Seattle’s Gum Wall Will Be Scrubbed Down For The First Time In 20 Years

Seattle’s gum wall will be scrubbed down, and deep cleaned, for the first time in 20 years. The unusual tourist attraction, which is located in the Pike Place Market district, has been a point of interest since the early 1990s. However, city officials are concerned, as the layers of gum may be destroying historical buildings.

The bizarre display was started by Market Theater guests, who were often forced to stand in long lines waiting for admission to the show.

As reported by the Seattle Times, the ticketholders initially used pieces of chewed gum to stick pennies to the exterior of the theater building. However, as the coins easily became dislodged, the pennies were soon forgotten.

Pike Place Market officials ordered the theater owners to remove the gum in the mid-1990s. However, despite their best efforts, visitors simply kept adding more wads of gum to the infamous wall.

Although they initially criticized the gum-covered wall an unsanitary eyesore, Pike Place Market officials gave up and declared the Seattle gum wall an official tourist attraction in 1999.

Over the last 20 years, the wall accumulated an estimated one million wads of used gum. At certain points, the layers are more than six inches deep.

As the wall continues to gain popularity, some visitors have gotten creative. Amid the customary “wads” of gum, there are numerous rudimentary sculptures — including hearts, initials, and country flags.

Although it started with one specific wall, Pike Place Market Preservation & Development Authority Emily Crawford said the gum is now showing up on other buildings throughout the district.

Crawford said the walls are cleaned to a certain degree “every other month.” However, Seattle’s gum wall has not had a proper scrubbing or a deep cleaning in 20 years.

In addition to being time-consuming, it will cost an estimated $4,000 to remove the unsanitary mess.

Cascadian Building Maintenance representative Kelly Foster said the walls will be cleaned using pressurized steam. Although the method is expected to be effective, it will be tedious.

Foster said the steam, which is heated to 280 degrees, will essentially melt the gum off the wall. It will them be collected from the ground — and weighed. The entire process is expected to take up to four days.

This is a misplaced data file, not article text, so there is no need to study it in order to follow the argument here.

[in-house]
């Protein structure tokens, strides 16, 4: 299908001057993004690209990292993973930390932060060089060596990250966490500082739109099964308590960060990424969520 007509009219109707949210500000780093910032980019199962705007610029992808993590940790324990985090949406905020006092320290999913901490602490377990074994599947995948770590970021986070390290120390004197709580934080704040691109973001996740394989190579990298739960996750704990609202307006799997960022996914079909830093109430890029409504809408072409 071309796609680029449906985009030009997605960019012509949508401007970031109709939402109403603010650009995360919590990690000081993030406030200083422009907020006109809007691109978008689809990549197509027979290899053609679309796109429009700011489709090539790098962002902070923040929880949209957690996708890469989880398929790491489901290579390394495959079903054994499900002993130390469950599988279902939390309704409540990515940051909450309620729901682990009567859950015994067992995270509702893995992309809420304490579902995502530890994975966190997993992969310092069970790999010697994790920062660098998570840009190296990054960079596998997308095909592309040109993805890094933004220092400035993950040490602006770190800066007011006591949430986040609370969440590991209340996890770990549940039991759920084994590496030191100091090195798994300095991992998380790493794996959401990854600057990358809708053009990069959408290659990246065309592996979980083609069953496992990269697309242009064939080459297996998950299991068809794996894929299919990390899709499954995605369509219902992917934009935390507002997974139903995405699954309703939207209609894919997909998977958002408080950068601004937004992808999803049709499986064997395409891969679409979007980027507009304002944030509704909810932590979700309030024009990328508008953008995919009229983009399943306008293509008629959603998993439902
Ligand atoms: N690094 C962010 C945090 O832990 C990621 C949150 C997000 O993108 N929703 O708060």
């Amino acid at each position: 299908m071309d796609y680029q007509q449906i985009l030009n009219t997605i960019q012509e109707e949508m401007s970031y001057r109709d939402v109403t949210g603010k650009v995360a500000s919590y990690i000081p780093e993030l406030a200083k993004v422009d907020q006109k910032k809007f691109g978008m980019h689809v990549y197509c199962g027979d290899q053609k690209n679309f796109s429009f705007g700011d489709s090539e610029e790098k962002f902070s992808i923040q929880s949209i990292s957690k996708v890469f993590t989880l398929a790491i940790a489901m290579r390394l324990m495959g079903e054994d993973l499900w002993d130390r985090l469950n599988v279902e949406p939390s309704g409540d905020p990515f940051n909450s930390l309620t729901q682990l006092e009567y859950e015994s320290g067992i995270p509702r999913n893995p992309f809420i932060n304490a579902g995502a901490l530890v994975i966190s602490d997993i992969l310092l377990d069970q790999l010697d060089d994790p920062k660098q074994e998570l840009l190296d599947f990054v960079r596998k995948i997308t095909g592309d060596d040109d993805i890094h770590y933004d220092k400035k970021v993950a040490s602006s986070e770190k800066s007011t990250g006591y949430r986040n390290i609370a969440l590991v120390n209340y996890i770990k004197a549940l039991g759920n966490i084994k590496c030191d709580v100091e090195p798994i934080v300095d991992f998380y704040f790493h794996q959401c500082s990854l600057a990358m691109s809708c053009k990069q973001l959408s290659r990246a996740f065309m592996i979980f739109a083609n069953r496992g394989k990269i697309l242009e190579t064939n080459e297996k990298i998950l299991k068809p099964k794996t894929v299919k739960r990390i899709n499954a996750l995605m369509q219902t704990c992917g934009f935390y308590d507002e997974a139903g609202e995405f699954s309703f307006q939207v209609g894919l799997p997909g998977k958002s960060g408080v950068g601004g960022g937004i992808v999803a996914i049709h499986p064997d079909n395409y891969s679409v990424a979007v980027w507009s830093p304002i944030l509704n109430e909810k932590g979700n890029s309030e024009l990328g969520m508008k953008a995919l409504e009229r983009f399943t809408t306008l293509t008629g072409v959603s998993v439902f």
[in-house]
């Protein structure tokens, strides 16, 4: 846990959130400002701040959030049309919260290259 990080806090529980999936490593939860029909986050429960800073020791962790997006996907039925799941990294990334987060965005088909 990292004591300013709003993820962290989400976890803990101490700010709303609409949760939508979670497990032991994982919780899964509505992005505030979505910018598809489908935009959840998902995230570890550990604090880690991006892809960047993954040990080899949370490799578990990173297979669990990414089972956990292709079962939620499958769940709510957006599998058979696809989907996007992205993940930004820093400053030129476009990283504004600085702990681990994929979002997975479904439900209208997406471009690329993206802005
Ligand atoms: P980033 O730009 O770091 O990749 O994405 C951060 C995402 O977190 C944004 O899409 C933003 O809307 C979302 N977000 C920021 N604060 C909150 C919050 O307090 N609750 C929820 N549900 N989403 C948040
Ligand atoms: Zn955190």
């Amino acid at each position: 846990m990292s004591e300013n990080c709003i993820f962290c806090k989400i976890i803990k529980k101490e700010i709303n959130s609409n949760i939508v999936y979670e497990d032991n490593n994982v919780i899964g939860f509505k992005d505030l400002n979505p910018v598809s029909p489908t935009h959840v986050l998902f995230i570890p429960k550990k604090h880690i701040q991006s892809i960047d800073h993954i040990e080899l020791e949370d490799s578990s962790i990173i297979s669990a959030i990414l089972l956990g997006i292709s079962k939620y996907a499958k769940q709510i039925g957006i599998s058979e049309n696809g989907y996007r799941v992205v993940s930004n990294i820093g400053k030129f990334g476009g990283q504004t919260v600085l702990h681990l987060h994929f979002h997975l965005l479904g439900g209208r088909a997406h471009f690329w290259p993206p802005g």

Representatives with the Pike Place Market Preservation & Development Authority said the deep cleaning will allow maintenance crews to assess any damage to the original brick.

Crawford said she is “not saying [the gum] can’t come back.” However, she believes it is time to “wipe the canvas clean” and start over.

Although it is unusual, Seattle’s gum wall is not unique. San Luis Obispo, California, has a similar attraction called Bubblegum Alley.

As reported by Mental Floss, Bubblegum Alley was started in the 1950s — and is currently “70 feet long and 15 feet high.” Although many visitors simply stick their used gum to the wall, others used their gum to sculpt bizarre works of art.

According to reports, the walls of Bubblegum Alley have not been cleaned since the 1970s. Downtown Association administrator Deborah Holley said the last attempt was a major disaster.

“… the fire department hosed the alley down one year, the result wasn’t pretty: Instead of falling off the walls and hitting the ground, thousands of pieces of chewed gum were blasted high into the air and rained down on people nearby. They ran waving their arms from a gum-storm that day.”

San Luis Obispo residents have petitioned for the removal of the mess on numerous occasions. However, the unusual display is protected by the Chamber of Commerce, which declared Bubblegum Alley a “special attraction.”

Seattle’s gum wall is scheduled for a deep cleaning next week. Although it will certainly be a fresh start, city officials do not expect the walls to stay clean for long.

[Image via Shutterstock/GKOzawa]

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